Some Somali analysts also mention Yemen as the possible host of an all-inclusive peace summit for Somalia in the near future.
Le Sage agrees that the international community should make more efforts to involve "allies that have common interests in Somalia and might have better contacts with some segments of Somalia's political leadership, as divided as they are. So working with and through and in conjunction with Saudi Arabia, Yemen and other countries makes perfect sense."
But even if this were to happen, says Abdullahi, Somalis should still be "left alone" to negotiate their own future. He says there's an encouraging precedent for this.
"Here in Somaliland, people left the leaders alone and look at the result we have: a stable democracy. We had negotiations and conferences, we established a bicameral parliament and now we have peace. And we have no terrorists here. If you leave people alone to sort out their own problems, they will come up with solutions."
But Omar Faruk, the chairman of the National Union of Somali Journalists, says abandoning Somalis in the "high hope" that they'll solve decades of strife on their own would be "wrong…. The international community withdrew from Somalia in the 1990's, and that prolonged the crisis and the conflict. The US-led UN troops left from Somalia in the 1990's, while the conflict in Somalia was only starting. And at that time we had only two main warlords. Now, we have more than 30 equal-power warlords – either in the government or not in the government."
The only way forward for a lasting peace in Somalia, he says, is for the international community to continue to pressure the factional leaders.
"We need the international community to be present on the ground, as peacekeepers, and at the same time to push the different political groups to reach a solution. We do not need less international presence in Somalia; we need much more. But it must be in the form of a legitimate peacekeeping force, with no sinister motives," Faruk says.
Ismail says unless there's major reconstruction and development in Somalia, there'll be no peace, and what's needed is for international donors to make substantial financial commitments to the country.
"Very significant amounts of money, carefully monitored, that will be invested in the infrastructure of Somali society, the rebuilding of the country – ports and airports and schools and roads, water systems, electricity, security, education, health – those kinds of things. If that is done, then it will create jobs in the country. Many of the young people who have nowhere to go will see that as a new hope for them, and the revival of the Somali society will take place. There will be little need for young people to join warlords, or to join Islamist militants, or whatever group," he says.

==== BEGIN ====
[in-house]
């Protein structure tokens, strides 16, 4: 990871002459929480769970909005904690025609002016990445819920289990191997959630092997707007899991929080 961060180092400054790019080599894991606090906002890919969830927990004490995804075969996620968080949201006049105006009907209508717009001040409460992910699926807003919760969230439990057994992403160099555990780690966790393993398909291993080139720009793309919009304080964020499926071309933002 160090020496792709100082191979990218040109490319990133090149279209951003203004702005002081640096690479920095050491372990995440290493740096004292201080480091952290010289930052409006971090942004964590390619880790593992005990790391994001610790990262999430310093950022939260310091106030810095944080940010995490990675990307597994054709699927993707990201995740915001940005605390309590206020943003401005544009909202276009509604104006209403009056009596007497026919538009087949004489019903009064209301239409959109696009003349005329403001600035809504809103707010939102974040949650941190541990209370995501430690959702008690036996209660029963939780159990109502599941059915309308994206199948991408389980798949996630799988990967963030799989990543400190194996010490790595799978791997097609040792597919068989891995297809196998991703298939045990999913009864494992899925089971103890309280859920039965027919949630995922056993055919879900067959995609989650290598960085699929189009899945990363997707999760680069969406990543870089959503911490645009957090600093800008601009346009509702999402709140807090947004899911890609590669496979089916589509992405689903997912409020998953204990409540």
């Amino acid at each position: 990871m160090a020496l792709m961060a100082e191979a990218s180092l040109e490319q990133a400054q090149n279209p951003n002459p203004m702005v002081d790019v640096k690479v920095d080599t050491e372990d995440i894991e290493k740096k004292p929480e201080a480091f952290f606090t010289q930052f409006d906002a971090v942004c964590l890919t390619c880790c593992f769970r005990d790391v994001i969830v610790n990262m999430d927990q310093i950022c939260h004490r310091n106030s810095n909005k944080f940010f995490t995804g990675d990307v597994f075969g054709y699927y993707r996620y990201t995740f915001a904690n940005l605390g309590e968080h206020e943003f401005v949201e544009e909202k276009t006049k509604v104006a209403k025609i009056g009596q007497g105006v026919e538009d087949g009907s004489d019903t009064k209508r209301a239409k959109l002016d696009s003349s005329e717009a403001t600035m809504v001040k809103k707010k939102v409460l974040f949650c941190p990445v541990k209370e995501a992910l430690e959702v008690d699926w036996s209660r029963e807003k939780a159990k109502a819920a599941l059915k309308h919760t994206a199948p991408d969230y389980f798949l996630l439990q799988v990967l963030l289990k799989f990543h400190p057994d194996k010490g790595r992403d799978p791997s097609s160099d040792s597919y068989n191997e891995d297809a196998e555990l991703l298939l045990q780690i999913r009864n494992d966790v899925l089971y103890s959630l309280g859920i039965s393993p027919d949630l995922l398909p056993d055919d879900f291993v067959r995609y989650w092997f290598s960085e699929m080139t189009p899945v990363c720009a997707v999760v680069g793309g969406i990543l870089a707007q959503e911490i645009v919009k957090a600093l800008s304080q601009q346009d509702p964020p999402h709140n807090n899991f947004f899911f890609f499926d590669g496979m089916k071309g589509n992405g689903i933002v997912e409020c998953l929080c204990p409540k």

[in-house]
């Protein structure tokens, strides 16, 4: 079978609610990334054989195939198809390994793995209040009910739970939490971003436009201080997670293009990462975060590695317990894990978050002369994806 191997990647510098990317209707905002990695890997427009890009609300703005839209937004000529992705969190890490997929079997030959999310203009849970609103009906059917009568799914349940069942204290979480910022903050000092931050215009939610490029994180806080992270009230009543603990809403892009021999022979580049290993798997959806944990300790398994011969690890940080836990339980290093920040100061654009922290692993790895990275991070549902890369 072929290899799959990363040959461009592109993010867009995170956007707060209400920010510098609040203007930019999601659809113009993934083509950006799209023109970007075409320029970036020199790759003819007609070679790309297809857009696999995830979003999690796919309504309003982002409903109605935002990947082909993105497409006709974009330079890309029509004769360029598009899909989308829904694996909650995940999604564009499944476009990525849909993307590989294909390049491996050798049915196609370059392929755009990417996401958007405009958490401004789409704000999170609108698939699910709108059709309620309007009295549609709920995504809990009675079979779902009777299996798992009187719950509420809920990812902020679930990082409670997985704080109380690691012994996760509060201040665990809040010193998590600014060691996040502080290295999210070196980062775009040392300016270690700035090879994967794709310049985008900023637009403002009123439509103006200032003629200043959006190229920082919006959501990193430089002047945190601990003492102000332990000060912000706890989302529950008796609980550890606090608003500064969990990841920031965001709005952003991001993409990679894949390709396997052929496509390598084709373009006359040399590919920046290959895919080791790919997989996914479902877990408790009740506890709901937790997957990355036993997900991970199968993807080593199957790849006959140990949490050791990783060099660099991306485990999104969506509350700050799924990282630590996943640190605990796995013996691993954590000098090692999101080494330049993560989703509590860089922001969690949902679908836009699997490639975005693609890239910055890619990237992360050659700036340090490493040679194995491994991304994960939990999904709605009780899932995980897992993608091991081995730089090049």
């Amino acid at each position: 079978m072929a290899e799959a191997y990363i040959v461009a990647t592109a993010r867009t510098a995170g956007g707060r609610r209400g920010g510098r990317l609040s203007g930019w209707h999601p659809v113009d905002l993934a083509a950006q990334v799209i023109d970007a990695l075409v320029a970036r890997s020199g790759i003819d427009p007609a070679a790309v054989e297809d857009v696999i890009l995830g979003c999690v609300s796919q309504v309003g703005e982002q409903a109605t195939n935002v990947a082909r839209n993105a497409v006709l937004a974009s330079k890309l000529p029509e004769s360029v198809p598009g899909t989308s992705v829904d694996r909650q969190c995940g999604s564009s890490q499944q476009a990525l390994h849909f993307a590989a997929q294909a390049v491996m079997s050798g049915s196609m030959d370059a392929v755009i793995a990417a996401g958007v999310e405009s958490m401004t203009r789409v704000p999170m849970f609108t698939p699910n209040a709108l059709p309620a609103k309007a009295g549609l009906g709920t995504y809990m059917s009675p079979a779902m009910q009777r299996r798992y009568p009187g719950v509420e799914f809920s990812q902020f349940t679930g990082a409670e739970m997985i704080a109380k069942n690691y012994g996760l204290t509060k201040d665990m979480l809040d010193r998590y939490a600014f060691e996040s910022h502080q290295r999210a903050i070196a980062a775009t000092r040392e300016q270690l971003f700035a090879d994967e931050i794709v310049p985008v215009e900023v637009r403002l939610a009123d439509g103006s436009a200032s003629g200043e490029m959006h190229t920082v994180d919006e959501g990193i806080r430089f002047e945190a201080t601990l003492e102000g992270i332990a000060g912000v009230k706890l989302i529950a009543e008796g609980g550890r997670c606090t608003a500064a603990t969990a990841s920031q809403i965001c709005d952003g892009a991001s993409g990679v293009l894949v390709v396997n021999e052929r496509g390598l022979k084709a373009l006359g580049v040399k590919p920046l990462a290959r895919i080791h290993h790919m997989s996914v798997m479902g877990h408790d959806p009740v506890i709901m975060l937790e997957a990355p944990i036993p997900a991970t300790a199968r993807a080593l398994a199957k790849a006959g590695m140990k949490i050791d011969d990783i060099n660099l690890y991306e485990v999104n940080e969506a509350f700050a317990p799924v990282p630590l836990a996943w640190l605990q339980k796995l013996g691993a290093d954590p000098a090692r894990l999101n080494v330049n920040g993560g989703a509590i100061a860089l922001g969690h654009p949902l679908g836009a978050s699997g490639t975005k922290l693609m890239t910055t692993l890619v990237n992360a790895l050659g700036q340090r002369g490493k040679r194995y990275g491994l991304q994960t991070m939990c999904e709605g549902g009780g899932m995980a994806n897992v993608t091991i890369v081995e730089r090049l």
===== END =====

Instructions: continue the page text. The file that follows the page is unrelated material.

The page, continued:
Prof. Ahmed Samatar, the dean of international relations at Macalester College in Minnesota, says he and other Somali academics have often discussed the future of their impoverished, violent homeland.
"We have made some calculations, and we think that an investment of about a billion dollars a year for about five to six years in those kinds of social infrastructure and economic infrastructure will put new energy into the revival of Somali society and its own institutions."
But Samatar also believes that a "moderate Islam" has a major role to play in Somalia's future.
"This is a society that has to rise from the ashes. And the only way in which you can rise from the ashes is to retrieve some of the fundamental cultural foundations of that society. Islam is a Somali phenomenon. The Somalis cannot be non-Muslims. There are many in the Somali society who understand that an Islam that is cosmopolitan, that's connected to the world, is the key to rehabilitated, democratic politics."
Prof. Hagi Mukthar, another prominent Somali academic in the US, says no "proper" development will happen in Somalia unless there is a "large scale disarmament process, supported by the world, to get rid of all the weapons in the country. Otherwise it will remain in disarray. You can't have people running around a country carrying weapons of mass destruction and expect there to be peace and political negotiation."
But Mukthar isn't optimistic. He foresees the circle of ethnic violence continuing in Somalia.
"No clan until today (has) really won over another clan. There was no loser, and there's no winner. It's always like this," he says.
"One area where we are failing hopelessly is that you never hear Somalis speaking about the rule of law. I've never heard of any place that has undergone a crisis of such magnitude, and nobody talks about what has gone wrong, about who is who in the whole scenario."
He warns against a "growing apathy" among Somalis.
"Other nations, in the aftermath of a civil crisis, there's always a great shout amongst the people for the rule of law to take precedence in establishing order. If you look at South Africa, Rwanda, Liberia and Sierra Leone – there were processes there that allowed the people a bit of justice. Why is this not happening in Somalia? It worries me a great deal. There are no calls for any tribunals, or for any justice, in Somalia."
Tom Porteous, the director of Human Rights Watch in London, warns that the Somali state cannot be rebuilt in a "human rights vacuum. All the parties to the conflict at the moment have committed very serious violations of international humanitarian law. Those violations continue, and as long as they continue, it's going to be extremely difficult even to start rebuilding the Somali state."